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Informatiom about JIT  RSS feed

 
Abhijit Das
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I like to know how JIT is working . Is JIT needed to installed seperately to work on. How it is differed from JVM.


Thanks
Abhijit
 
Jesper de Jong
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Sun's JVM contains a JIT (Just-In-Time) compiler. You do not need to install it separately; the JIT is part of the JVM.

The JIT compiler translates the Java bytecode in your Java program to native machine code for the processor that the JVM is running on. It does this while the program is running (that's why it's called "just-in-time"). When the program is converted to native machine code, it can run very fast.
 
Doug Slattery
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Hi guys,

This thread is perfect for an opinionated point of view of mine, a bit OT (off topic) from the exam...

My former employer has been developing web sites for some time now. At the beginning (of web development), they hired a few web developers that had experience in Java. After deploying some sites, there were complaints that they were slow. Eventually, they were rewritten in 'C'. Several years later, they are back in the same boat. Recently, a couple other rather large sites were deployed in Java and they are experiencing the same "slow" complaints. The proposed solution was to add faster servers. To me, that's kind of stupid because the systems are scalable and that solution is only short term as the root problem will scale exponentially.

I'm not knocking JIT, as it has a well suited place such as a daemon or service where it will be running for long periods of time and the JIT overhead will be minimal.

But to use Java as a cgi on a high traffic web server?.?. That doesn't sit right with me. IMHO, a lower level language such as 'C' is better suited for web servers, and even the JNI mentions that one of its purposes is where performance counts and Java falls short in that area.

I also wonder why they decided to use JIT, and not create a standalone executable?.?. Couldn't the JVM check for it at runtime and compile one if it doesn't exist?

I'm looking forward to hearing the responses of the gurus .

Aloha,
Doug
 
Bob Ruth
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Just a pipe-dream, but I think it would be neat if the JVM had an option to precompile an entire program and deposit it in a native executable file for the platform that you could then run as native code first rattle out of the box. Just another option...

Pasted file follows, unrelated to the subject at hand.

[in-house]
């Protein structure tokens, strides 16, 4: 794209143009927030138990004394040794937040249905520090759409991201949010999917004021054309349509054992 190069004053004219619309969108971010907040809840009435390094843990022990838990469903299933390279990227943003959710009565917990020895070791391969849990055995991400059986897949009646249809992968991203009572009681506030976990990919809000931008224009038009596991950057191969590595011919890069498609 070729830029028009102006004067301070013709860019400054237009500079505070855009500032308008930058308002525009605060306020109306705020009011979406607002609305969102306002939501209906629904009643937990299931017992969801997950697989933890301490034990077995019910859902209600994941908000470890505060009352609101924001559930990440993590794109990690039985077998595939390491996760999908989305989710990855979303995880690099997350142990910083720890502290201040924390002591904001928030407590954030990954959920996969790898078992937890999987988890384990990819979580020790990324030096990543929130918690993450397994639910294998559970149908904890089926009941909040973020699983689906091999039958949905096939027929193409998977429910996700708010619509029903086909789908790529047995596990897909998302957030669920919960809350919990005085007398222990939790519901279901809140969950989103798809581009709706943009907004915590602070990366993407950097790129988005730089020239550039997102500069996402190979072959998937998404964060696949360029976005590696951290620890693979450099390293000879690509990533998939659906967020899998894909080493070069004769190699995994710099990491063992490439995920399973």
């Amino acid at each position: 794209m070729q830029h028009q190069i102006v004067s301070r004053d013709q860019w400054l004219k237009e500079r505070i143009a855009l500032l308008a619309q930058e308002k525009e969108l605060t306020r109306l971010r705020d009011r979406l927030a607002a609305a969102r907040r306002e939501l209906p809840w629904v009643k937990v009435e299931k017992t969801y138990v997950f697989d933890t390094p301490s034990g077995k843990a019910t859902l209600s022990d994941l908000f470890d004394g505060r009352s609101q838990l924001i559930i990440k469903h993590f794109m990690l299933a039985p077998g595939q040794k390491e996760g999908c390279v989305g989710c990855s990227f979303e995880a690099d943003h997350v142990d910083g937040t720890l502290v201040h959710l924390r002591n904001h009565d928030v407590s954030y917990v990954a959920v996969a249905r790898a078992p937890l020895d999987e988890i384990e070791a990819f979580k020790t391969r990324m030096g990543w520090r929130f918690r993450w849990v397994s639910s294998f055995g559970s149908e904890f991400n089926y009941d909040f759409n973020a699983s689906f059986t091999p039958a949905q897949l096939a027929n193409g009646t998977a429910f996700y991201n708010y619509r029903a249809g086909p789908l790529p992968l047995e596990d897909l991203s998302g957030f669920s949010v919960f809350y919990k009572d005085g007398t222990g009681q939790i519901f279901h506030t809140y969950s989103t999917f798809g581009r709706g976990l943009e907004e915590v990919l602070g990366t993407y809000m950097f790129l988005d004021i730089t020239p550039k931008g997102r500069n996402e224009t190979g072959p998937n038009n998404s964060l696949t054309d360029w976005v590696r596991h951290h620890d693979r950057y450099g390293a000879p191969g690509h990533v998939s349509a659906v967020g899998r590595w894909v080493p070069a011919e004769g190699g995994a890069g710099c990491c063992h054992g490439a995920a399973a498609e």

Henry Wong
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But to use Java as a cgi on a high traffic web server?.?. That doesn't sit right with me. IMHO, a lower level language such as 'C' is better suited for web servers, and even the JNI mentions that one of its purposes is where performance counts and Java falls short in that area.


But who the heck would use Java as part of a CGI script? WTF?

Java on a web server is generally done as a servlet, or as a JSP which compiles to a servlet. Servlets should be executed once. They stay resident to handle multiple calls. And they can even handle multiple calls in parallel on different threads.

Henry
 
Henry Wong
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Originally posted by Bob Ruth:
Just a pipe-dream, but I think it would be neat if the JVM had an option to precompile an entire program and deposit it in a native executable file for the platform that you could then run as native code first rattle out of the box. Just another option...


They already exist -- just google for "java aot". AOT, aka Ahead of time, aka native compilers will compile directly to the native plaform. I believe GNU even has one.

In any case, they don't work for all cases, as there are some java stuff that just can't be compiled ahead of time -- particularly programs that use there own class loaders that modify bytecode.

Henry
 
Mike Anna
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My two cents on the original question.
Some time ago I remember reading somewhere that if your compiler aint giving you line numbers where exceptions have occured, then you gotta turn on the JIT using some command line option ( ud have to google for it).

Rgds
 
Ulf Dittmer
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Originally posted by Mike Anna:
if your compiler aint giving you line numbers where exceptions have occured, then you gotta turn on the JIT using some command line option


It's also possible that the debugging information has been stripped from the class file through the javac "-g:none" option.

It's possible to turn off the JIT by starting the JVM with"java -Xint".
 
Abhijit Das
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Thanking to All for the valuable infomation
 
Bert Bates
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you guys are lucky I didn't catch this earlier and move it to the intermediate forum!

Also, I think discussions of performance are very valid, but that discussion should be started in a new thread.

Thanks,

Bert
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